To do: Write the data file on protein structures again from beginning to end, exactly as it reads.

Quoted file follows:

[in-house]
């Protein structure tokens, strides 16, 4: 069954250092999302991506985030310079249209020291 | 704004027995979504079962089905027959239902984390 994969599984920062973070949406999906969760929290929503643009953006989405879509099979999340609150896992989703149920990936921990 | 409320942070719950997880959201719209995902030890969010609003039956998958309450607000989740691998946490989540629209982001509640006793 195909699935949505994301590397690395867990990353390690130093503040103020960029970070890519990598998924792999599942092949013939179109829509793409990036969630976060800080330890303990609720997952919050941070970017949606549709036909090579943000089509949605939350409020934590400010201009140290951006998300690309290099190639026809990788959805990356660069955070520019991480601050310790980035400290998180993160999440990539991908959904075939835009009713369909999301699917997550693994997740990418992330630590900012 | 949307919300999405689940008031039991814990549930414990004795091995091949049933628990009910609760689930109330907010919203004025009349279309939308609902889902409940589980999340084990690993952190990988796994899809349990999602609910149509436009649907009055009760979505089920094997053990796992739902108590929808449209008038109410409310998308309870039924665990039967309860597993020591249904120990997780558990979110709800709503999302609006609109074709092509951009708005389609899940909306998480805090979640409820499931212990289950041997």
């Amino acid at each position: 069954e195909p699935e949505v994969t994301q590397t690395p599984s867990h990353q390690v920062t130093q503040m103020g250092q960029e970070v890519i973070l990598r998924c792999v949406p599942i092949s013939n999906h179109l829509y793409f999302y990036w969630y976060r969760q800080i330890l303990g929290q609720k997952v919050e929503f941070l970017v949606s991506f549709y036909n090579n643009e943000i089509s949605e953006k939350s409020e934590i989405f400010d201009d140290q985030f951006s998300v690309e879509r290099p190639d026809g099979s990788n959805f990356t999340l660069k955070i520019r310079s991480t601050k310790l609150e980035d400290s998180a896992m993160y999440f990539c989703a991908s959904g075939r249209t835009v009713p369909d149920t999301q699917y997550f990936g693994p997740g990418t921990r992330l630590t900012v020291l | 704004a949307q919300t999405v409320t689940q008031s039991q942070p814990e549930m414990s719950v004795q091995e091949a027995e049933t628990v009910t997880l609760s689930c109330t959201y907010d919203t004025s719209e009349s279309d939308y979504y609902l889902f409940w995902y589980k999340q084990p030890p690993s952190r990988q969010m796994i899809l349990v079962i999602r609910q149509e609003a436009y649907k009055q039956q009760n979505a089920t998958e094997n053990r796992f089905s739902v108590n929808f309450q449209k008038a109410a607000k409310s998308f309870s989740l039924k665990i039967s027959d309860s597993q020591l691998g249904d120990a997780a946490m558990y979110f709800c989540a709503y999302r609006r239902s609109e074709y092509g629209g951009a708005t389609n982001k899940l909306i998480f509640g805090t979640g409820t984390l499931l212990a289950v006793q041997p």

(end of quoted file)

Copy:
[in-house]
């Protein structure tokens, strides 16, 4: 069954250092999302991506985030310079249209020291 | 704004027995979504079962089905027959239902984390 994969599984920062973070949406999906969760929290929503643009953006989405879509099979999340609150896992989703149920990936921990 | 409320942070719950997880959201719209995902030890969010609003039956998958309450607000989740691998946490989540629209982001509640006793 195909699935949505994301590397690395867990990353390690130093503040103020960029970070890519990598998924792999599942092949013939179109829509793409990036969630976060800080330890303990609720997952919050941070970017949606549709036909090579943000089509949605939350409020934590400010201009140290951006998300690309290099190639026809990788959805990356660069955070520019991480601050310790980035400290998180993160999440990539991908959904075939835009009713369909999301699917997550693994997740990418992330630590900012 | 949307919300999405689940008031039991814990549930414990004795091995091949049933628990009910609760689930109330907010919203004025009349279309939308609902889902409940589980999340084990690993952190990988796994899809349990999602609910149509436009649907009055009760979505089920094997053990796992739902108590929808449209008038109410409310998308309870039924665990039967309860597993020591249904120990997780558990979110709800709503999302609006609109074709092509951009708005389609899940909306998480805090979640409820499931212990289950041997």
């Amino acid at each position: 069954e195909p699935e949505v994969t994301q590397t690395p599984s867990h990353q390690v920062t130093q503040m103020g250092q960029e970070v890519i973070l990598r998924c792999v949406p599942i092949s013939n999906h179109l829509y793409f999302y990036w969630y976060r969760q800080i330890l303990g929290q609720k997952v919050e929503f941070l970017v949606s991506f549709y036909n090579n643009e943000i089509s949605e953006k939350s409020e934590i989405f400010d201009d140290q985030f951006s998300v690309e879509r290099p190639d026809g099979s990788n959805f990356t999340l660069k955070i520019r310079s991480t601050k310790l609150e980035d400290s998180a896992m993160y999440f990539c989703a991908s959904g075939r249209t835009v009713p369909d149920t999301q699917y997550f990936g693994p997740g990418t921990r992330l630590t900012v020291l | 704004a949307q919300t999405v409320t689940q008031s039991q942070p814990e549930m414990s719950v004795q091995e091949a027995e049933t628990v009910t997880l609760s689930c109330t959201y907010d919203t004025s719209e009349s279309d939308y979504y609902l889902f409940w995902y589980k999340q084990p030890p690993s952190r990988q969010m796994i899809l349990v079962i999602r609910q149509e609003a436009y649907k009055q039956q009760n979505a089920t998958e094997n053990r796992f089905s739902v108590n929808f309450q449209k008038a109410a607000k409310s998308f309870s989740l039924k665990i039967s027959d309860s597993q020591l691998g249904d120990a997780a946490m558990y979110f709800c989540a709503y999302r609006r239902s609109e074709y092509g629209g951009a708005t389609n982001k899940l909306i998480f509640g805090t979640g409820t984390l499931l212990a289950v006793q041997p």